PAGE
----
Paw Paw Railroad
|Locale||Van Buren County, Michigan|
|Dates of operation||1857–1887|
|Successor||Toledo & South Haven|
|Track gauge||3 ft (914 mm) gauge; originally 4 ft 8 1⁄2 in (1,435 mm) standard gauge|
|Length||4 miles (6.4 km)|
|Headquarters||Paw Paw, Michigan|
The Paw Paw Railroad is a defunct railroad which operated in Van Buren County, Michigan, between 1857 and 1887. At a length of 4 miles (6.4 km), it was the shortest operating common carrier railroad in the state. Later (from 1902 until January 15, 1982), the Ludington & Northern Railway Company, at 2.79 miles (4.49 km), stripped the Paw Paw of its title as "shortest Michigan Railroad".
The Michigan Central Railroad had originally planned to reach the coast of Lake Michigan at St. Joseph, but these plans changed and the company built to New Buffalo instead. This meant that instead of passing through Paw Paw, the line passed through Lawton, some four miles (6 km) to the south. A group of local businessmen incorporated the Paw Paw Railroad on April 25, 1857, to construct a railway line from Paw Paw to Lawton, where it would join the Michigan Central. An initial attempt, which aimed east of Lawton, resulted in the partial creation of a grade but no track was laid. The so-called "calico grade" was later developed, briefly, by the Kalamazoo, Lake Shore & Chicago. A second attempt, in 1867, led to the completion in September of that year of a 4-mile (6.4 km) line between Paw Paw and Lawton, which was opened for public use. This constituted the total physical extent of the Paw Paw.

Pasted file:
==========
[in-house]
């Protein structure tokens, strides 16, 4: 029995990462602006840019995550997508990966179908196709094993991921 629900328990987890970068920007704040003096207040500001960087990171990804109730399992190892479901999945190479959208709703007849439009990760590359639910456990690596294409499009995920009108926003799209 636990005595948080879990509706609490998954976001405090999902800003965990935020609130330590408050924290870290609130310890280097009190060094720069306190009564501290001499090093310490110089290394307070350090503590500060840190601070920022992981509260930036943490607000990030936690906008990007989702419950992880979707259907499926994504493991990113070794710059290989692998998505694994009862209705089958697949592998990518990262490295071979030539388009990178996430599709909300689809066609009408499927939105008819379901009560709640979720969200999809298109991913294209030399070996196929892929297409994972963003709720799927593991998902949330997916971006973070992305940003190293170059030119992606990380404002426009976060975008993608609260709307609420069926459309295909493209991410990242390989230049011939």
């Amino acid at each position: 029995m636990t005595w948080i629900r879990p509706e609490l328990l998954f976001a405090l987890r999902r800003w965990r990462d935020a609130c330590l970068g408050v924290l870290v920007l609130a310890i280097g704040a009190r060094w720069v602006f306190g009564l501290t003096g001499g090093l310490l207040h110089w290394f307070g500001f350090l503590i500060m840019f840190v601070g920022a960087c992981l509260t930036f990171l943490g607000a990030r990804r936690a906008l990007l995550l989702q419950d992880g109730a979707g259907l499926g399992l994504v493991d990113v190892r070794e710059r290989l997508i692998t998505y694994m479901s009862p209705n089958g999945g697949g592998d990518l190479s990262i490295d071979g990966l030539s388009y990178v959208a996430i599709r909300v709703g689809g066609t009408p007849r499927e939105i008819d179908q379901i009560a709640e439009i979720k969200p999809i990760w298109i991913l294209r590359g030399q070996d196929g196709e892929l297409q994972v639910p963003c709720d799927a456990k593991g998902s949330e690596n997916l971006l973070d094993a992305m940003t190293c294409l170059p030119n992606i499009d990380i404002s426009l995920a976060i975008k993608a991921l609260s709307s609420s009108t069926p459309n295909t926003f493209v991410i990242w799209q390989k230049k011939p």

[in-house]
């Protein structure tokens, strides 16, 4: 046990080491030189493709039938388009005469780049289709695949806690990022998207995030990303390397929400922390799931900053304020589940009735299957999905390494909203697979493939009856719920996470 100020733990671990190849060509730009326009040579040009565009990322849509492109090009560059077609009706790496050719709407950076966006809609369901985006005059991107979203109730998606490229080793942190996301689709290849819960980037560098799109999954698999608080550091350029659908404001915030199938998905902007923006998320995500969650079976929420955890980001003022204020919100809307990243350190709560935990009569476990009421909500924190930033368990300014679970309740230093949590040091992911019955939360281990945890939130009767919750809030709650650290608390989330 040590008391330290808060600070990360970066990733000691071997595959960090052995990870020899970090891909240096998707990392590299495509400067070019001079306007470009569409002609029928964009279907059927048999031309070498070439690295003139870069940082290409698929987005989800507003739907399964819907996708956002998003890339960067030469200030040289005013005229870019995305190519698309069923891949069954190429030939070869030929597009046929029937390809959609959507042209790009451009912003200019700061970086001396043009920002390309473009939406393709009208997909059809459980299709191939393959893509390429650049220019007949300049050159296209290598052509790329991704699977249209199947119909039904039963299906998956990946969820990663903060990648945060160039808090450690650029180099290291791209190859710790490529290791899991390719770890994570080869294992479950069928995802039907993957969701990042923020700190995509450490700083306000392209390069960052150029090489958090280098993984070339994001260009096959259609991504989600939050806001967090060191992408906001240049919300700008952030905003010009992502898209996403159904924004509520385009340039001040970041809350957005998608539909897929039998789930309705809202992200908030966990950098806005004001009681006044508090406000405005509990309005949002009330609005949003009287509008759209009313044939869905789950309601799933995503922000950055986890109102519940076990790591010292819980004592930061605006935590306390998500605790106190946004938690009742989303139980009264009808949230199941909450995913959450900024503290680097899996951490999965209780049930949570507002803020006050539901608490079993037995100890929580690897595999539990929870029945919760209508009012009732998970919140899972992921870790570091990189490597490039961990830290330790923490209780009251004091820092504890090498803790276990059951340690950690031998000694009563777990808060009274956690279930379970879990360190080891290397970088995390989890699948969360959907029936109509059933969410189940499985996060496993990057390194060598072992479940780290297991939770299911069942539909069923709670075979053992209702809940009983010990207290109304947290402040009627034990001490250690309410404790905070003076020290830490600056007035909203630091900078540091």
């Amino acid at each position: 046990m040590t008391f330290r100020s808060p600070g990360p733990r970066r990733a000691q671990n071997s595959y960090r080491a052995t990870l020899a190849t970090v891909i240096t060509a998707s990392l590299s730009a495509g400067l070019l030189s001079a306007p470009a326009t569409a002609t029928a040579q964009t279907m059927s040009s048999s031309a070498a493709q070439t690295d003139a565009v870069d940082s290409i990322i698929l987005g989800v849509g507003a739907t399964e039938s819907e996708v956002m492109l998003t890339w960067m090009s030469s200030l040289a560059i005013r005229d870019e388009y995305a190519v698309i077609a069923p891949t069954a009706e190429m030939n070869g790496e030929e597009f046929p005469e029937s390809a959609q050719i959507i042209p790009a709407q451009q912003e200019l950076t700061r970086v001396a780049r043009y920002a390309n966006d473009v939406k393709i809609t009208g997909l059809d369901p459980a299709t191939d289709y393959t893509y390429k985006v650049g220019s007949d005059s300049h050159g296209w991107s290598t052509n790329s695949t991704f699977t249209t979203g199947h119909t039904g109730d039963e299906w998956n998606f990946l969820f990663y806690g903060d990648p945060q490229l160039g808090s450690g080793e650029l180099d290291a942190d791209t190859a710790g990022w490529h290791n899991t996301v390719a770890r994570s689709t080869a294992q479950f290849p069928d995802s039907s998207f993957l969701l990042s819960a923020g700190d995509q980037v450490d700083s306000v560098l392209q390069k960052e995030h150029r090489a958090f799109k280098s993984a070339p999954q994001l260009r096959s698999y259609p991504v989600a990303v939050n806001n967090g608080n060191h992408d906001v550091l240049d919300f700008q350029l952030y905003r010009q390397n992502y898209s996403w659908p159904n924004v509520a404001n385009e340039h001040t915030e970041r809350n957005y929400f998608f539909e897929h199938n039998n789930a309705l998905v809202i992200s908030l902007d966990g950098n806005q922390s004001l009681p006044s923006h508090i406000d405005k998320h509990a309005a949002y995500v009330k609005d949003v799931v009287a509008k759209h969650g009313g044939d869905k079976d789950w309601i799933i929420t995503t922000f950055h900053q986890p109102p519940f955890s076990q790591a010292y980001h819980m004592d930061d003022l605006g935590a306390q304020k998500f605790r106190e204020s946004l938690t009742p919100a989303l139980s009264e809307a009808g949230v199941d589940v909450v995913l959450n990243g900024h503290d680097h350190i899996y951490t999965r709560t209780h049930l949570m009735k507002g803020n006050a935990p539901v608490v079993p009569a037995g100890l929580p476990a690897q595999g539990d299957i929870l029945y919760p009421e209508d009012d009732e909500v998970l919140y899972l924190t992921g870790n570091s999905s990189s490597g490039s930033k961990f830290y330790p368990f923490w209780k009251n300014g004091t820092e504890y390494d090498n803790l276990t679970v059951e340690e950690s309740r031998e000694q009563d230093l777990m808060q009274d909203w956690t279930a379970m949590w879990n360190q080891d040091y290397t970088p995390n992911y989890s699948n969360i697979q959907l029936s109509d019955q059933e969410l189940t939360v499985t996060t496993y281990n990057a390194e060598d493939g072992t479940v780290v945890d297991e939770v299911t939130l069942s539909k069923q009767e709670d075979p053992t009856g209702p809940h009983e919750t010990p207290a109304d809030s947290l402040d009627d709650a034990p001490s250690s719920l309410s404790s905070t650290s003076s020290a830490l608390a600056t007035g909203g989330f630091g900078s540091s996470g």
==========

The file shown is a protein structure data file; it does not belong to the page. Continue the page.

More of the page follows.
The line was originally built as 4 ft 8 1⁄2 in (1,435 mm) standard gauge, but in 1875 the Paw Paw's original owners were bought out by the owners of the Toledo and South Haven Railroad (T&SH), a 3 ft (914 mm) narrow gauge line which ran west from Paw Paw to Lawrence. The two companies remained separate, but in 1877 the Paw Paw's line was converted to 3 ft (914 mm) gauge to permit joint operations.
On March 7, 1887 the Paw Paw merged with the T&SH and ceased to exist as an independent company. Throughout its history, the Paw Paw was specifically exempt from those sections of Michigan's railroad law which regulated rates and fares.
In 1898 the South Haven & Eastern (successor to the T&SH) converted the T&SH's lines, including the Paw Paw–Lawton segment, back to 4 ft 8 1⁄2 in (1,435 mm) standard gauge. In 1903 it passed along with the SH&E to the Pere Marquette Railway, which finally abandoned the line in 1941.
- "Railroad History Time Line - 1860s". Michigan's Internet Railroad History Museum. Retrieved 2008-01-05.
- "Ludington & Northern Railway Company". Retrieved 2008-01-10.
- Rowland (1912), 111; Meints (1992), 124; Meints (2005).
- Hilton (1990), 427.
- Michigan Railroad Commission (1888), v; Michigan Legislature (1877), 954.
- Meints (2005).
- Hilton, George Woodman (1990). American Narrow Gauge Railroads. Stanford University Press. ISBN 0-8047-1731-1.
- Meints, Graydon M. (1992). Michigan Railroads and Railroad Companies. East Lansing, MI: Michigan State University Press. ISBN 0870133187. OCLC 300611233.
- Meints, Graydon M. (September 2005). "The fruit belt line: Southwest Michigan's failed railroad". Michigan Historical Review: 117–149.
- Michigan Railroad Commission (1888). Annual Report.
- Michigan Legislature (1877). Journal.
- Rowland, Oran (1912). A History of Van Buren County, Michigan. Van Buren County, Michigan: Lewis Publishing Company.